Sometimes we writers (and other artistic types) are annoyingly needy when it comes to affirmation. We create a work for our own pleasure, but aren’t content to keep it to ourselves; we want to share it with others. Not so much for the enjoyment of others, but so those others can tell us how much they love it. And if they don’t love it, we’re offended.
Well, la dee da! Not everyone likes the same thing, you know. There’s no reason to take it personally if someone doesn’t happen to appreciate the way I string words together.
That’s one dimension of the writing life. Another is related: book sales. If we write for profit (and there’s nothing wrong with earning a living), we need people to like our writing enough to pay money for it. This brings us to the necessity of marketing and promotion.
Today, I’ll focus on one small aspect of that: reviews.
I recently received four new reviews of The Story in the Stars. All four readers liked the book. I thoroughly enjoyed reading the first three raves – of course! Everybody loves praise! But when I got to the fourth, my grin faded a bit. Here’s what it said:
I was conflicted while reading this novel… On one hand the book was fantastic – terrific writing and a plot that pulled me in right from the start and didn’t let go until the very end. But on the other hand, there were times where I felt that the author’s attempt to push her religious manage spoke louder than the story, and I feel was a tad heavy handed at times. I would have preferred more subtlety – more nuances. Let the reader come to the conclusion ourselves without it constantly being spoon fed to us. But fortunately I only felt this is a few places, and other than that I really thought this to be an amazing book and I can’t wait to read the next one, “Words in the Wind”!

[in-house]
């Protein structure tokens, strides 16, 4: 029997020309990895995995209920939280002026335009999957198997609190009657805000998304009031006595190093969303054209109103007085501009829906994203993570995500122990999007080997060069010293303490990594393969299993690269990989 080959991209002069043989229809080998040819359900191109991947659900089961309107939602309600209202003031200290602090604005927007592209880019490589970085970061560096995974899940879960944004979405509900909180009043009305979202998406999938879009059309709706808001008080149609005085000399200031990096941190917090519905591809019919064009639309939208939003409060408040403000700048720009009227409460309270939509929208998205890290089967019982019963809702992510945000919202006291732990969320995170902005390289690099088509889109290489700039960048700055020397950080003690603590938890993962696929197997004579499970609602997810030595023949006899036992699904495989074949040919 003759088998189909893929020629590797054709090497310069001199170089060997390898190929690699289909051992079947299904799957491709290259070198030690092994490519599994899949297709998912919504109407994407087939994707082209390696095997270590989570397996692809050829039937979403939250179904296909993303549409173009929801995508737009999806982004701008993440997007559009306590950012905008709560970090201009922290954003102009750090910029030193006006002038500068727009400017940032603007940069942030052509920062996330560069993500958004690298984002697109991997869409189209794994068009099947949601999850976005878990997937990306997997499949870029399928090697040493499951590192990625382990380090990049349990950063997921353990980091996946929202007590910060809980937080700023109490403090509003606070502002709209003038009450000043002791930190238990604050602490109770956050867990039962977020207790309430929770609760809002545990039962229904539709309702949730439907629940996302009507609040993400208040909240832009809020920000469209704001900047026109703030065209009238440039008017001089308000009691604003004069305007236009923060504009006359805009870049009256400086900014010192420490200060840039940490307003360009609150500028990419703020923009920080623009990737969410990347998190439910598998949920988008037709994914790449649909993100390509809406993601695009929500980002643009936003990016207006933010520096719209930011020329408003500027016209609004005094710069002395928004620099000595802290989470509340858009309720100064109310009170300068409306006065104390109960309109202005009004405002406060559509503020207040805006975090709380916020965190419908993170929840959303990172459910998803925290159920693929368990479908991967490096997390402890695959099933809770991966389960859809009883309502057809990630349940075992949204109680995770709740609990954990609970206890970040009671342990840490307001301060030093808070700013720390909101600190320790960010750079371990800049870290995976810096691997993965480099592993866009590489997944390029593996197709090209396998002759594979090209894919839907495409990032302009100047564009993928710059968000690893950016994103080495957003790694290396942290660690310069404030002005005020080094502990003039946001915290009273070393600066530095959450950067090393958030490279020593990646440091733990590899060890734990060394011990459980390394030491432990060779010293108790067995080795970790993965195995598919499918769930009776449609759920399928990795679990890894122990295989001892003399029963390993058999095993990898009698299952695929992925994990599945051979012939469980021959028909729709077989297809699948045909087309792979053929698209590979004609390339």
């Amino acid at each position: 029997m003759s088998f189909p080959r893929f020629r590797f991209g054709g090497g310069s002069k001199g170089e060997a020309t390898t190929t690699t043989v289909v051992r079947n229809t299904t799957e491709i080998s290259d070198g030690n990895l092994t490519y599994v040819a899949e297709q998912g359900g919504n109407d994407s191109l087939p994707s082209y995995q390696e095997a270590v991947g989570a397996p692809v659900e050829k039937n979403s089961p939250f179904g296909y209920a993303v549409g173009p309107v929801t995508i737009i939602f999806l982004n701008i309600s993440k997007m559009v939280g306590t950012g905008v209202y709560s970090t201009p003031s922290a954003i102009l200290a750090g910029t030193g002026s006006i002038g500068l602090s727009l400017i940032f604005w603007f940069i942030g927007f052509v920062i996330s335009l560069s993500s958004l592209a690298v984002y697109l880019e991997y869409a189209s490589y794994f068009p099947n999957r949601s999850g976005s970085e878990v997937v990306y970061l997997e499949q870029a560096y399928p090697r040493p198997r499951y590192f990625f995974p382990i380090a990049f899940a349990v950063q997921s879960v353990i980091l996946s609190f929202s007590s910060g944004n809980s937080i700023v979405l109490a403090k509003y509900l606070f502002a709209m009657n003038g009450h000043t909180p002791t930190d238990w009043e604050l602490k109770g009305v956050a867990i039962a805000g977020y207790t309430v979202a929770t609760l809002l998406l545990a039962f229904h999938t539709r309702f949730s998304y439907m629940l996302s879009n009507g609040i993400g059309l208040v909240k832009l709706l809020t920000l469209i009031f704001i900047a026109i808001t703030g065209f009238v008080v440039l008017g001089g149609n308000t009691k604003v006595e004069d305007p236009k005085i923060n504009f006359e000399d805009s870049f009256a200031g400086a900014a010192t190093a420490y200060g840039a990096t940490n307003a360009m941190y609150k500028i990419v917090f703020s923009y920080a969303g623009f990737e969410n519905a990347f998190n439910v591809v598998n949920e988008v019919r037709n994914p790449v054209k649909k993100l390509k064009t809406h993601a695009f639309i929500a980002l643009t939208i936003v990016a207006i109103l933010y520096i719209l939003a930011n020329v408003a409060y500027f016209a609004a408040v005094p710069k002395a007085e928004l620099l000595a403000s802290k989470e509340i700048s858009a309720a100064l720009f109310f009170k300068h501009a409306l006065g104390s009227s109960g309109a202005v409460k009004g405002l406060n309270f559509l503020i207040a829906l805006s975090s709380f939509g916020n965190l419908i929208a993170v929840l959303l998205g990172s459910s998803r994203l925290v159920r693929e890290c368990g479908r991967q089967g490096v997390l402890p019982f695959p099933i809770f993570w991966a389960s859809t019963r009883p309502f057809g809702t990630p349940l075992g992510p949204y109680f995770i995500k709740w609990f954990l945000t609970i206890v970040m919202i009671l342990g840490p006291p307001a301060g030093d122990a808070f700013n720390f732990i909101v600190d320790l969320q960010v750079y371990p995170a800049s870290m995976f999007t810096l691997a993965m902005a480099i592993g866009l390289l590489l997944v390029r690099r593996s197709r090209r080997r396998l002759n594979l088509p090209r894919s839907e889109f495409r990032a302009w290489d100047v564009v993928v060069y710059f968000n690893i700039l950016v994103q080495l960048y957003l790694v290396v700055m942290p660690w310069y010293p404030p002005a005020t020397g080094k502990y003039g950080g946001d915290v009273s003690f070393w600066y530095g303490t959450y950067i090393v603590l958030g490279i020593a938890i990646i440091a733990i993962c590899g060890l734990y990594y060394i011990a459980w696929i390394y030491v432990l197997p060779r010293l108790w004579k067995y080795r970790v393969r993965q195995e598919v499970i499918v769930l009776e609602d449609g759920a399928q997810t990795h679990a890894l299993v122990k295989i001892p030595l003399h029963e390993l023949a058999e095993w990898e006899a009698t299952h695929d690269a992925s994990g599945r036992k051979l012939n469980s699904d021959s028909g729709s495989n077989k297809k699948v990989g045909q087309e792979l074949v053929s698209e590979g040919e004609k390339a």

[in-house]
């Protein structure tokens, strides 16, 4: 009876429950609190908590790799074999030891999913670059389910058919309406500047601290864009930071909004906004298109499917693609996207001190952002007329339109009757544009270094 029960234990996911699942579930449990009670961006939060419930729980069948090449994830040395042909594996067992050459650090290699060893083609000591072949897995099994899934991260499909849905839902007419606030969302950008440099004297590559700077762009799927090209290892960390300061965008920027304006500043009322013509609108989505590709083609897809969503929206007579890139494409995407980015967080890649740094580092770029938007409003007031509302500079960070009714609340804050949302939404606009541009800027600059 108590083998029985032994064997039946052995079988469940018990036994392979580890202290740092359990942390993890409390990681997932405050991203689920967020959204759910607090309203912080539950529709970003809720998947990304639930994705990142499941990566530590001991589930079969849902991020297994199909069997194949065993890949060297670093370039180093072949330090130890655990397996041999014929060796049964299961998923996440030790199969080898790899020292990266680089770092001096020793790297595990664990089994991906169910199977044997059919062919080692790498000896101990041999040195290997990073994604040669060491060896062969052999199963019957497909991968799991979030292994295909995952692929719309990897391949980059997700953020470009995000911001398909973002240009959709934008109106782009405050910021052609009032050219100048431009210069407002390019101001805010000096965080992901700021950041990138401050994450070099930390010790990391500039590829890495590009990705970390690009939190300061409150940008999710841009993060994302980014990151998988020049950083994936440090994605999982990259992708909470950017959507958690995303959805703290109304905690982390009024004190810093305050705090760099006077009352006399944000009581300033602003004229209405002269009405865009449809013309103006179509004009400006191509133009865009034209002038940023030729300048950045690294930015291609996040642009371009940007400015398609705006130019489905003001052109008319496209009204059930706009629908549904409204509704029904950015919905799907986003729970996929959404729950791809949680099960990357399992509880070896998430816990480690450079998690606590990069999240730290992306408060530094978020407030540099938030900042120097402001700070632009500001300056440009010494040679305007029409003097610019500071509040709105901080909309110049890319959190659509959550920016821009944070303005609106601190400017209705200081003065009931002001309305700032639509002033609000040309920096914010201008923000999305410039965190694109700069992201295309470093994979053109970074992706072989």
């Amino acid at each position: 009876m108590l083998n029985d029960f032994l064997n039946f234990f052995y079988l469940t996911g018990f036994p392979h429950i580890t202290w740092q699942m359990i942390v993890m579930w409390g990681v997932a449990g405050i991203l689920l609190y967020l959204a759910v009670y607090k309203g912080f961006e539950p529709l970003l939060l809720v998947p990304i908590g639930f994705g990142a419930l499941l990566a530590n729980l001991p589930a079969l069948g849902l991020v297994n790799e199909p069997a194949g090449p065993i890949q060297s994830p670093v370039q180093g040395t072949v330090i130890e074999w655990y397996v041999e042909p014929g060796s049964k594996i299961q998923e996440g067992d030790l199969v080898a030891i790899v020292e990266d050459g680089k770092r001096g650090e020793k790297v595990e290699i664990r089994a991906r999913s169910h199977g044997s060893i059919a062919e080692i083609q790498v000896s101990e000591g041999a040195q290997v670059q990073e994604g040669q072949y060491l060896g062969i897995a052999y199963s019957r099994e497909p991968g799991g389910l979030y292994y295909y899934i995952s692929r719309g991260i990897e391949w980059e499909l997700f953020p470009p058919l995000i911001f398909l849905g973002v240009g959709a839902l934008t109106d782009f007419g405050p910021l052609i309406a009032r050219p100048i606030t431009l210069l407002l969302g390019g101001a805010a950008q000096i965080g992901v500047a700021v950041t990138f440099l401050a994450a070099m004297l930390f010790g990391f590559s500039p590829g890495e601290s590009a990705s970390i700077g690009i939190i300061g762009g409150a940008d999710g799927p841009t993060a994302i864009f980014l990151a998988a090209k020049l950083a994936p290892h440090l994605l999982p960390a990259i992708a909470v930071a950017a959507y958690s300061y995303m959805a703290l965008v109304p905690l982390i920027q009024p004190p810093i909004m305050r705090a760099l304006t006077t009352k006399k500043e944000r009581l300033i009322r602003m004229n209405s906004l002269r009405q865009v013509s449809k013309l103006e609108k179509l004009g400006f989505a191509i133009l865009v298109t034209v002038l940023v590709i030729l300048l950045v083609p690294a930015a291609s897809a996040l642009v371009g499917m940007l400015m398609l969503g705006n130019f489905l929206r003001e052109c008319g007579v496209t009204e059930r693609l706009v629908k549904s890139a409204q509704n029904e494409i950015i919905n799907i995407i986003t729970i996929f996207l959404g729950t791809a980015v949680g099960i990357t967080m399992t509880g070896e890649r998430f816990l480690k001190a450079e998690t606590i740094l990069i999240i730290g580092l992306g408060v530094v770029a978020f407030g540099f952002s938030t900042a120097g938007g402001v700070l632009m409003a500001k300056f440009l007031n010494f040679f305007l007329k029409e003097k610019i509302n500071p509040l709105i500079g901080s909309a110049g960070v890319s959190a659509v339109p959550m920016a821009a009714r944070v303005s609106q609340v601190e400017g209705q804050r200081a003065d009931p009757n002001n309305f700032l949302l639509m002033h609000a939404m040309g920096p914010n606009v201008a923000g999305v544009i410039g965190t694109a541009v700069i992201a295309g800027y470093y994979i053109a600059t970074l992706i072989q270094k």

It’s a four-star rating (which is good!), and primarily positive. But (I say with my lip protruding in a pout) it’s not all positive!
I’m not sure, precisely, what the reviewer meant by “religious manage,” but I do get the point: (s)he didn’t like the gospel message being made so plain.
I’ve gone on record as saying the story should carry the message rather than vice versa; also, that subtlety can speak louder than shouting. Did I go against my own advice with this story? The reviewer might very well have a valid objection.
But the foundational premise of the book is that when God created the heavens and the earth, He “wrote” the gospel message in the constellations for ancient man to “read.” That’s the “story in the stars” the title refers to. So the book should, I’d think, specify the message the constellations are said to proclaim.
But you can’t please everybody. I won’t try to justify myself to the reviewer, or say (s)he is wrong, or feel persecuted because of his/her objections. I’ll just say that I wrote what I wrote, realizing not everyone will like it.
The apostle Paul, who met with far more vehemence against the message than I ever will, famously said (my paraphrase), I’m not ashamed of the gospel; it’s the power of God for the salvation of all who believe it.
Not everyone will believe it. But it’s a story worth telling. I should be ashamed if the message didn’t come through!